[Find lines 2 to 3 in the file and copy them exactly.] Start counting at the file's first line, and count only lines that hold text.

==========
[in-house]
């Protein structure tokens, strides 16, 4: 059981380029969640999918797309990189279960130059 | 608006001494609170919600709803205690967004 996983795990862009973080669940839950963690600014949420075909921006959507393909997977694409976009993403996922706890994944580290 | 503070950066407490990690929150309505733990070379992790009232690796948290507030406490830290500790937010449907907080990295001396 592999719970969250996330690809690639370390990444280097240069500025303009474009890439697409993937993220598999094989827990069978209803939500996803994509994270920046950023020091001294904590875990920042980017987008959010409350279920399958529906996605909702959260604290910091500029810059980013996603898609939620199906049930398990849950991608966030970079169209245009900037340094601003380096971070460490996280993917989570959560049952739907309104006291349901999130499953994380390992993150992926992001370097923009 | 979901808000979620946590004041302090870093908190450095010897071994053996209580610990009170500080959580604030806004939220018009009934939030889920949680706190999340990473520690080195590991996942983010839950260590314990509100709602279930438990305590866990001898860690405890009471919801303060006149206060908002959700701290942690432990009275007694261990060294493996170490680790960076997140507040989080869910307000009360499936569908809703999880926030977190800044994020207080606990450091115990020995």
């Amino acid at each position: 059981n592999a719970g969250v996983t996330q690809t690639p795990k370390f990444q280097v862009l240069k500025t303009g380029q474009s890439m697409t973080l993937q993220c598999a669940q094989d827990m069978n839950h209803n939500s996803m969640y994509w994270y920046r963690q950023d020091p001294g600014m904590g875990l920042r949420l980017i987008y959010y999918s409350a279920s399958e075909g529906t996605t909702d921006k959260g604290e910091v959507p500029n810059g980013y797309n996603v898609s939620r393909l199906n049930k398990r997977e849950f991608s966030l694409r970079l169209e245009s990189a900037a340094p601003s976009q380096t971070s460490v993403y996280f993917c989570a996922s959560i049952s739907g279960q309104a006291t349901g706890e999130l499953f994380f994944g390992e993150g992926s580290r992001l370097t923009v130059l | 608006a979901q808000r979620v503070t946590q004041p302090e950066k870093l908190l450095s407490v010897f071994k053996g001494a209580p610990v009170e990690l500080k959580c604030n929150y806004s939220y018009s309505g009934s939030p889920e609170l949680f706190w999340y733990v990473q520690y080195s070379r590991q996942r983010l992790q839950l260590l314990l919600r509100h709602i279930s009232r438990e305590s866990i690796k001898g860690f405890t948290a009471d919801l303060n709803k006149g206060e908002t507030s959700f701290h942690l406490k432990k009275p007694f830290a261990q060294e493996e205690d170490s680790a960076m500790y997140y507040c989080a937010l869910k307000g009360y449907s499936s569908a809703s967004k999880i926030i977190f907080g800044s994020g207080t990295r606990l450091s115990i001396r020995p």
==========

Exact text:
């Protein structure tokens, strides 16, 4: 059981380029969640999918797309990189279960130059 | 608006001494609170919600709803205690967004 996983795990862009973080669940839950963690600014949420075909921006959507393909997977694409976009993403996922706890994944580290 | 503070950066407490990690929150309505733990070379992790009232690796948290507030406490830290500790937010449907907080990295001396 592999719970969250996330690809690639370390990444280097240069500025303009474009890439697409993937993220598999094989827990069978209803939500996803994509994270920046950023020091001294904590875990920042980017987008959010409350279920399958529906996605909702959260604290910091500029810059980013996603898609939620199906049930398990849950991608966030970079169209245009900037340094601003380096971070460490996280993917989570959560049952739907309104006291349901999130499953994380390992993150992926992001370097923009 | 979901808000979620946590004041302090870093908190450095010897071994053996209580610990009170500080959580604030806004939220018009009934939030889920949680706190999340990473520690080195590991996942983010839950260590314990509100709602279930438990305590866990001898860690405890009471919801303060006149206060908002959700701290942690432990009275007694261990060294493996170490680790960076997140507040989080869910307000009360499936569908809703999880926030977190800044994020207080606990450091115990020995």
């Amino acid at each position: 059981n592999a719970g969250v996983t996330q690809t690639p795990k370390f990444q280097v862009l240069k500025t303009g380029q474009s890439m697409t973080l993937q993220c598999a669940q094989d827990m069978n839950h209803n939500s996803m969640y994509w994270y920046r963690q950023d020091p001294g600014m904590g875990l920042r949420l980017i987008y959010y999918s409350a279920s399958e075909g529906t996605t909702d921006k959260g604290e910091v959507p500029n810059g980013y797309n996603v898609s939620r393909l199906n049930k398990r997977e849950f991608s966030l694409r970079l169209e245009s990189a900037a340094p601003s976009q380096t971070s460490v993403y996280f993917c989570a996922s959560i049952s739907g279960q309104a006291t349901g706890e999130l499953f994380f994944g390992e993150g992926s580290r992001l370097t923009v130059l | 608006a979901q808000r979620v503070t946590q004041p302090e950066k870093l908190l450095s407490v010897f071994k053996g001494a209580p610990v009170e990690l500080k959580c604030n929150y806004s939220y018009s309505g009934s939030p889920e609170l949680f706190w999340y733990v990473q520690y080195s070379r590991q996942r983010l992790q839950l260590l314990l919600r509100h709602i279930s009232r438990e305590s866990i690796k001898g860690f405890t948290a009471d919801l303060n709803k006149g206060e908002t507030s959700f701290h942690l406490k432990k009275p007694f830290a261990q060294e493996e205690d170490s680790a960076m500790y997140y507040c989080a937010l869910k307000g009360y449907s499936s569908a809703s967004k999880i926030i977190f907080g800044s994020g207080t990295r606990l450091s115990i001396r020995p």